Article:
Monday, January 11, 2010

Burgh Energy Report: 2010 Projections

Like Pittsburgh's regional economy, drilling in the Marcellus Shale is bucking national trends. As long as the well yields high volumes of natural gas, drilling remains profitable in a climate of over-supply. Talisman Energy is particularly bullish:

The company says its main priority in 2010 will be to ramp up development of its shale gas proprieties while maintaining stable cash generation from the North Sea. ...

... Talisman has been bulking up its shale land holdings, and increasing its focus on unconventional natural gas development. Last year, it announced plans to open an office in Pittsburgh to handle its increased presence in Pennsylvania.

On Monday, Talisman said it aims to double its development drilling in Pennsylvania, a shale gas exploration region that stretches into New York state and Quebec.

In Quebec, the company plans to test its first horizontal pilot well, with plans for another two horizontal wells later this year. Overall, Talisman plans to spend $270 million on core conventional properties in Canada, it said.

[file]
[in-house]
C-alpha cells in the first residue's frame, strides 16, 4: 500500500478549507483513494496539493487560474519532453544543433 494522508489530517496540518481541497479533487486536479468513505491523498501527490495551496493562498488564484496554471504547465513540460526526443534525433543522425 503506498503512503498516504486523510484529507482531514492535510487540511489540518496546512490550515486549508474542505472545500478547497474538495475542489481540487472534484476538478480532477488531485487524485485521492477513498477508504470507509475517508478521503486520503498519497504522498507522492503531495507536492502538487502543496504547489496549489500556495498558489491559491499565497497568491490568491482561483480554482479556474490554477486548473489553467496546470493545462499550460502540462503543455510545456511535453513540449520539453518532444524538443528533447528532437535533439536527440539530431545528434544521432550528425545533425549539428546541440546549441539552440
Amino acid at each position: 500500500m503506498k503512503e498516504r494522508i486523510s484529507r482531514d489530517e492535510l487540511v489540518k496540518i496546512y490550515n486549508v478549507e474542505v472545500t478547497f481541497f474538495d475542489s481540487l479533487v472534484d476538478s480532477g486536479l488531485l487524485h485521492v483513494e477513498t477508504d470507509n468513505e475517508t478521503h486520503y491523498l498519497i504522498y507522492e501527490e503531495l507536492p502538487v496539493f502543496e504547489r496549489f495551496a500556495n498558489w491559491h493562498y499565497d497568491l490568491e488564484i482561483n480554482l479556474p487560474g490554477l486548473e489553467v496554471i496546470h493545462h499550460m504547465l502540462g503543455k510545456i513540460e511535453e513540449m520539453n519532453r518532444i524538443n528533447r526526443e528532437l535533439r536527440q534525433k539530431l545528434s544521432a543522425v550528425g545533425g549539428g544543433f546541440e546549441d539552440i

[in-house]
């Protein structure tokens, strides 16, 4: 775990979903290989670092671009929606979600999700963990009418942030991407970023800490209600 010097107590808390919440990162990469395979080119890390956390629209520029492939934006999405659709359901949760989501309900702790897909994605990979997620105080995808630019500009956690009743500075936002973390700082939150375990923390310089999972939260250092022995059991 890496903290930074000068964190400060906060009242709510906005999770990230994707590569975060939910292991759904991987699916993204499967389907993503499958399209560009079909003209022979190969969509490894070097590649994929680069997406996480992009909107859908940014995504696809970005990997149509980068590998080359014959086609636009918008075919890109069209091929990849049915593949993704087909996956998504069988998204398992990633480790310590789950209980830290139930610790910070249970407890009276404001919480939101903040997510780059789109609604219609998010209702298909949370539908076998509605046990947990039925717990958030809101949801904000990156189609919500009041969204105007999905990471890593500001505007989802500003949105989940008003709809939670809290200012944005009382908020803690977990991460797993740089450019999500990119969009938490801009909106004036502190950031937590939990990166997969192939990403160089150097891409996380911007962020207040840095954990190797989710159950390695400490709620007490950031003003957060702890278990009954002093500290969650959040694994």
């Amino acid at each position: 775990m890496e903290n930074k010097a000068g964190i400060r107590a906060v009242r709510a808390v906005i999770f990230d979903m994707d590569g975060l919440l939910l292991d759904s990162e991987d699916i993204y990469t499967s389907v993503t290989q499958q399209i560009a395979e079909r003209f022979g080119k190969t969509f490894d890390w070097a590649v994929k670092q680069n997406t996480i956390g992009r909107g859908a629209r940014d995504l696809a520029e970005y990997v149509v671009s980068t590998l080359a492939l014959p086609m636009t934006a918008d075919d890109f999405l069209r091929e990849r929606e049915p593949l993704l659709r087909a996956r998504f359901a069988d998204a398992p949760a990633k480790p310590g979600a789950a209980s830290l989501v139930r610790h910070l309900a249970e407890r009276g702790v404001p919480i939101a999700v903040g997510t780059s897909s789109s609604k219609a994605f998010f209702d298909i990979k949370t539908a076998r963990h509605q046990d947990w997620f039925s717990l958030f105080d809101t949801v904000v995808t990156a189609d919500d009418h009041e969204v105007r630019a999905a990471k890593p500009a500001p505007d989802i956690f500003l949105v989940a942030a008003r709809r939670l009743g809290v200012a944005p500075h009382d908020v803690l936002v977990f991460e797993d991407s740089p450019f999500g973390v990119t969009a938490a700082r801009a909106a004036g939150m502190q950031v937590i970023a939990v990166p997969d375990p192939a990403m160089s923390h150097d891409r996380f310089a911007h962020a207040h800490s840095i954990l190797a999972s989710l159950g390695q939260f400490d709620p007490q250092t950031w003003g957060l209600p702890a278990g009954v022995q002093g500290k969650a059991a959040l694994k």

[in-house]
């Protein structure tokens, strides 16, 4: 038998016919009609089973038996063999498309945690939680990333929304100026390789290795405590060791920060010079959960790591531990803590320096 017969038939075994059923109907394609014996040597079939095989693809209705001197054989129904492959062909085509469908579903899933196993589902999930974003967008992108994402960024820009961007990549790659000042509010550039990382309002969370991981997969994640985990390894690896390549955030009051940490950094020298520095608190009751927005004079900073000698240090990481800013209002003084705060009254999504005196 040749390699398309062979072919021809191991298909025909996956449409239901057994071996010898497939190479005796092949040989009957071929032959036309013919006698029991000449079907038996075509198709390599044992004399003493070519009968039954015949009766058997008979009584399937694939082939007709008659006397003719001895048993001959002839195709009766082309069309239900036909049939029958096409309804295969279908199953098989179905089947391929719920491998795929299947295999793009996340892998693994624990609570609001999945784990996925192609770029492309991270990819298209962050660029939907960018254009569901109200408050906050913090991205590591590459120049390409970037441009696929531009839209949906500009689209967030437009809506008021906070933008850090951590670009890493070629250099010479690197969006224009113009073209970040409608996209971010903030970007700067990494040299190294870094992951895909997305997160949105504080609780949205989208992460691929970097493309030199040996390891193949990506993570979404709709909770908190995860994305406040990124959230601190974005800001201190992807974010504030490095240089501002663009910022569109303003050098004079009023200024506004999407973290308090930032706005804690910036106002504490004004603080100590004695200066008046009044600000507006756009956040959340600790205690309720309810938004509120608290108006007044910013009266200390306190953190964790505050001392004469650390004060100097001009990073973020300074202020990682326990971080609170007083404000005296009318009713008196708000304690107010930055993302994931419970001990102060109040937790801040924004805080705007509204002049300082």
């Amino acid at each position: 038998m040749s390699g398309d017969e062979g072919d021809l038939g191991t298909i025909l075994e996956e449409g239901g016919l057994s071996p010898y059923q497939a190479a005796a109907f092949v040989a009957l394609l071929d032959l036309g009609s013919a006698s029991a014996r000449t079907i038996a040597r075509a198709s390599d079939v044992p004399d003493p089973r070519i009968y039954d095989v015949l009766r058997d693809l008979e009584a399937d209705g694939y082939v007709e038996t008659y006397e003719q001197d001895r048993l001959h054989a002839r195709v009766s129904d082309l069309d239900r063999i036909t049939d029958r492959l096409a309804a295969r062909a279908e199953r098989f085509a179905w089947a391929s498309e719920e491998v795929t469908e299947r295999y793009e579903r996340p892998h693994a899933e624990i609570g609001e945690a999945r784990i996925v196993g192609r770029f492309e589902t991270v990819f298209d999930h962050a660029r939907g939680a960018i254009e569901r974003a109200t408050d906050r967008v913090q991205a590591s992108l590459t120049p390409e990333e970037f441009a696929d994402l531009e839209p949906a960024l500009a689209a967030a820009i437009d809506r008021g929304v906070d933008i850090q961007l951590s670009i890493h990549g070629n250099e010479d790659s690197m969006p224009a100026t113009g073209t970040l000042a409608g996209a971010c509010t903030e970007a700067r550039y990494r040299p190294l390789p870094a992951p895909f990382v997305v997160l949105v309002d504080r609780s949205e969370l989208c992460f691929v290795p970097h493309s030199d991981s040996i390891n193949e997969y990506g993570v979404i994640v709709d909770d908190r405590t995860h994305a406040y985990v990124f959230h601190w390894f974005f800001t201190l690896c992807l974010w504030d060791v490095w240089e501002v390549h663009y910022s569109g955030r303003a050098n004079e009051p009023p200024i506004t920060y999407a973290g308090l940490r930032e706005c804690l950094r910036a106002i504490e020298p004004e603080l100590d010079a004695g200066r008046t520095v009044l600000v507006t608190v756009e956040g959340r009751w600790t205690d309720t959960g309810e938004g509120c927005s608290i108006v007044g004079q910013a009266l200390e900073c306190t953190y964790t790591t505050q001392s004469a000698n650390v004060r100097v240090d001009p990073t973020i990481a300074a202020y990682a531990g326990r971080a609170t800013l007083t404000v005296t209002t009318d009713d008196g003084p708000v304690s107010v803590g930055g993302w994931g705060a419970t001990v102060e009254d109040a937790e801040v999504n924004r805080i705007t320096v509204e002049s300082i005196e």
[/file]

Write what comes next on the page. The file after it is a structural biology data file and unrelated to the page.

I suspect that this rush will keep pressure on the Pennsylvania government to delay tax increases, at least until the market recovers a bit. Furthermore, there is still a great deal of uncertainty about the environmental viability of the hydrofracking drilling process. The threat of a changing regulatory regime might help explain some of the current bump in activity despite very small margins.

Another looming problem is infrastructure. In Britain, the cold winter has dramatically boosted demand for natural gas. Supply isn't the problem. The issue is delivery. (Via Aaron Renn's Twitter feed) All that energy has no place to go. With all the drilling going on in Pennsylvania, will we soon see a boom in activity increasing the capacity to consume natural gas?


Mark Arsenal said...

LNG terminals on the Allegheny, I say. Revitalize our working waterfront. Whatcha think?

Jim Russell said...

I suspect that the real game-changer, at least concerning the supply glut, would be replacing coal with natural gas for electricity production.